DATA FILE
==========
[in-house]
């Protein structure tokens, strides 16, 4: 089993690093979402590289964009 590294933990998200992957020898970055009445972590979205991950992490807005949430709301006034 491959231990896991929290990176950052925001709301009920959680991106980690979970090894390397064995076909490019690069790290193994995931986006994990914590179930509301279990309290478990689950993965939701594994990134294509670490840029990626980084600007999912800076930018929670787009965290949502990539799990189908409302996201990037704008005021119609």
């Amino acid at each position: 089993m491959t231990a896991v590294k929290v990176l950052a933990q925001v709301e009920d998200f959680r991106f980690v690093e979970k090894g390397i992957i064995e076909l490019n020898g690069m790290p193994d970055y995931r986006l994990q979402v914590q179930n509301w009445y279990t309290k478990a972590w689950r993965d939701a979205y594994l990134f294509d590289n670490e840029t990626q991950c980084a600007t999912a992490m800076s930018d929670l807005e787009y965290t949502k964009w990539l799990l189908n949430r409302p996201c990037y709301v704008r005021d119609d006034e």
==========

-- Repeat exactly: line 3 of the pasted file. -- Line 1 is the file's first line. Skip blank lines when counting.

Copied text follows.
């Amino acid at each position: 089993m491959t231990a896991v590294k929290v990176l950052a933990q925001v709301e009920d998200f959680r991106f980690v690093e979970k090894g390397i992957i064995e076909l490019n020898g690069m790290p193994d970055y995931r986006l994990q979402v914590q179930n509301w009445y279990t309290k478990a972590w689950r993965d939701a979205y594994l990134f294509d590289n670490e840029t990626q991950c980084a600007t999912a992490m800076s930018d929670l807005e787009y965290t949502k964009w990539l799990l189908n949430r409302p996201c990037y709301v704008r005021d119609d006034e």